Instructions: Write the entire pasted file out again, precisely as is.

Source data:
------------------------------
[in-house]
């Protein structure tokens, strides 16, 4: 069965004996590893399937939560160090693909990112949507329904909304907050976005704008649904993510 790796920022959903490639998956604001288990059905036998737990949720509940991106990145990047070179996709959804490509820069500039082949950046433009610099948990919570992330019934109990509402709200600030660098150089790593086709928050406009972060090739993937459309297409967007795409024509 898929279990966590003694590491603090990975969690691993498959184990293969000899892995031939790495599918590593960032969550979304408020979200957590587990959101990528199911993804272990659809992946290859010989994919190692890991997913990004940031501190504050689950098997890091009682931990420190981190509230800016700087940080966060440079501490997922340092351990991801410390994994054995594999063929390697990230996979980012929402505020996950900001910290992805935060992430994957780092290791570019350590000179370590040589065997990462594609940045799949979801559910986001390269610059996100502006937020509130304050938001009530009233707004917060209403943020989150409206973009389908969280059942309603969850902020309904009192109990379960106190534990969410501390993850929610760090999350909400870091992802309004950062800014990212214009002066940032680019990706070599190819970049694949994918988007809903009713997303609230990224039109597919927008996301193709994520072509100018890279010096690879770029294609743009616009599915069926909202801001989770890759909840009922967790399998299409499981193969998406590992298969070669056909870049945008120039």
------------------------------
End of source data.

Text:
[in-house]
């Protein structure tokens, strides 16, 4: 069965004996590893399937939560160090693909990112949507329904909304907050976005704008649904993510 790796920022959903490639998956604001288990059905036998737990949720509940991106990145990047070179996709959804490509820069500039082949950046433009610099948990919570992330019934109990509402709200600030660098150089790593086709928050406009972060090739993937459309297409967007795409024509 898929279990966590003694590491603090990975969690691993498959184990293969000899892995031939790495599918590593960032969550979304408020979200957590587990959101990528199911993804272990659809992946290859010989994919190692890991997913990004940031501190504050689950098997890091009682931990420190981190509230800016700087940080966060440079501490997922340092351990991801410390994994054995594999063929390697990230996979980012929402505020996950900001910290992805935060992430994957780092290791570019350590000179370590040589065997990462594609940045799949979801559910986001390269610059996100502006937020509130304050938001009530009233707004917060209403943020989150409206973009389908969280059942309603969850902020309904009192109990379960106190534990969410501390993850929610760090999350909400870091992802309004950062800014990212214009002066940032680019990706070599190819970049694949994918988007809903009713997303609230990224039109597919927008996301193709994520072509100018890279010096690879770029294609743009616009599915069926909202801001989770890759909840009922967790399998299409499981193969998406590992298969070669056909870049945008120039």